The term ‘strategic communications’, as used here, has gained prominence in the voluntary sector in recent years. It is used to describe, according to Sachrajda and Baumgartner, how social sector organisations can promote “purposeful communication,” which sets out to achieve pre-determined objectives. The More Than Words report draws on examples from a range of sectors that employ strategic communications (such as marketing, advertising and the commercial sector) to illustrate how strategic communications “can encompass a range of styles and approaches, including verbal and nonverbal communication.” (Sachrajda & Baumgartner, 2019, p. 4).

It’s difficult to disagree with Sachrajda and Baumgartner when they state that

“The voluntary sector abounds with creativity, innovation, passion, inspirational ideas and good intentions. But we have a tendency to project our messages, to shout about our causes and to communicate in a way that makes others feel overwhelmed, targeted, guilty and tangled up in deciphering the problems, rather than motivated towards enacting pragmatic solutions. Our greatest assets are the resilience, kindness, compassion and openheartedness of the people who work within the sector. These are gifts that can be cultivated and enhanced, creating movements connected by shared purpose.” (Sachrajda & Baumgartner, 2019, p. 8).

Where I wish to diverge from the ethos of this report, however, is in how these ideas are achieved in practice, and on what basis they are undertaken. Sachrajda and Baumgartner argue that a successful social sector communications strategy must be based on listening, particularly as a method of engagement that seeks to explore common connections between the organisation and those who are motivated to support it. As Sachrajda and Baumgartner point out, “an approach that begins with listening is more likely to achieve this objective and will respect and honour the storytellers themselves.” (Sachrajda & Baumgartner, 2019, p. 9). The question is, though, what form does this listening take, and how do different people articulate their experience through different forms of storytelling?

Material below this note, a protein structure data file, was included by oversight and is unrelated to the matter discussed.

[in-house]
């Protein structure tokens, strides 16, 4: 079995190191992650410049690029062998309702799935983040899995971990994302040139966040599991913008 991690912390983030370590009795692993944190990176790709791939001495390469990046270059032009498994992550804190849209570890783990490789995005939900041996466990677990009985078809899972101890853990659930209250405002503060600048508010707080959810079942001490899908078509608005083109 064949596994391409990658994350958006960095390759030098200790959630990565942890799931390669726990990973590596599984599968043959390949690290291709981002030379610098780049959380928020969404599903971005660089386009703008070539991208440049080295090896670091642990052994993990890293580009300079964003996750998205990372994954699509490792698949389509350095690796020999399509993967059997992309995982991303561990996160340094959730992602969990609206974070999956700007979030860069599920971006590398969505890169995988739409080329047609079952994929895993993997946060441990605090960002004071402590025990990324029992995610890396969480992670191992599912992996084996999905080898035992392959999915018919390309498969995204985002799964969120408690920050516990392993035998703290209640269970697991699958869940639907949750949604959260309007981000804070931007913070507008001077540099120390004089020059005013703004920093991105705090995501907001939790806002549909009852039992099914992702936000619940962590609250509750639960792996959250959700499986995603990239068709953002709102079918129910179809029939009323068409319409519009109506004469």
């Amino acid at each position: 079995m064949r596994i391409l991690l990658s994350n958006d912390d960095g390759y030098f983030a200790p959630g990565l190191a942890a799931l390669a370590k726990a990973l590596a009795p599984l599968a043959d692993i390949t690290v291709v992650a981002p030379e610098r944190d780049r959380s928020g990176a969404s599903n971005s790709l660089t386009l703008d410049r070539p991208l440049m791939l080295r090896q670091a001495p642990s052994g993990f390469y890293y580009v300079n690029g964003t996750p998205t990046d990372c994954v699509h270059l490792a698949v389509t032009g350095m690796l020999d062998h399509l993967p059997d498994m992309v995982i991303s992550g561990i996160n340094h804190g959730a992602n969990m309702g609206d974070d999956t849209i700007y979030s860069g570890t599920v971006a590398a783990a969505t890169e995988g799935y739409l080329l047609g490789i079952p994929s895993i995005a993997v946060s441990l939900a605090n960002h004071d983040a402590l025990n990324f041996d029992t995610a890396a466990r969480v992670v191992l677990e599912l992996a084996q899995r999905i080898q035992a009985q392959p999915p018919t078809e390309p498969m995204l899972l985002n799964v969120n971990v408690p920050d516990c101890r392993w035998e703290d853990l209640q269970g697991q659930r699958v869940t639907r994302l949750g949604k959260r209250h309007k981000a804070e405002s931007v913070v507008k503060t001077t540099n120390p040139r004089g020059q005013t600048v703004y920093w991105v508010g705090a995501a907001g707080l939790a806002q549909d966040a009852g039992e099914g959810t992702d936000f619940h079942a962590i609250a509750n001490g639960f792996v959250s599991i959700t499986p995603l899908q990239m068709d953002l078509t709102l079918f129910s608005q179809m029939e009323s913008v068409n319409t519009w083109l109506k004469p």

Sachrajda and Baumgartner recommend following the “Heartwired” approach, as advocated by the American advocacy movement Wonder. This approach is less about trying to convince someone why they might be wrong, and more about seeking to understanding the deeper feelings that foster an alignment with a sense of social identity, their cultural and civic values, and which draws on the lived experiences of the people who are affected by an issue. As Sachrajda and Baumgartner recall, the Heartwided approach seeks to create change “from the inside-out rather than the outside-in.” (Sachrajda & Baumgartner, 2019, p. 9). But what can market segmentation and demographic analysis do to activate this process? Why does having information about supporters, clients and advocates for a cause make the communications process any better?

On one level this approach allows the management teams who work in social sector organisations to demonstrate that they are meeting their objectives, and that they are reaching the demographically targeted audience that has been identified in their research, and that they are doing this efficiently. My question, however, is are they making any difference in practice by following this approach? Are they bringing about lasting social change? Raising awareness about an issue is one thing, building the capacity and capability for change is vastly different. The pandemic has demonstrated this writ large. Awareness of the pandemic is almost total in its public sweep, yet the fact that many people are still being infected and are dying from Covid-19 complications suggests that social change is much harder to bring about in practice.

It is said that a well-crafted message can sway an audience to think differently, but this is a circular argument, and not one that is easily demonstrated with empirical examination. Opinion forming is often achieved superficially, but it is vastly different from deep rooted behaviour change. We’ve seen in the pandemic here in the UK that the only way to bring about significant behaviour change is to impose draconian lockdowns. In the UK we’ve had to impose preventative measures in order to minimise the transmission of the virus because messaging by itself hasn’t worked.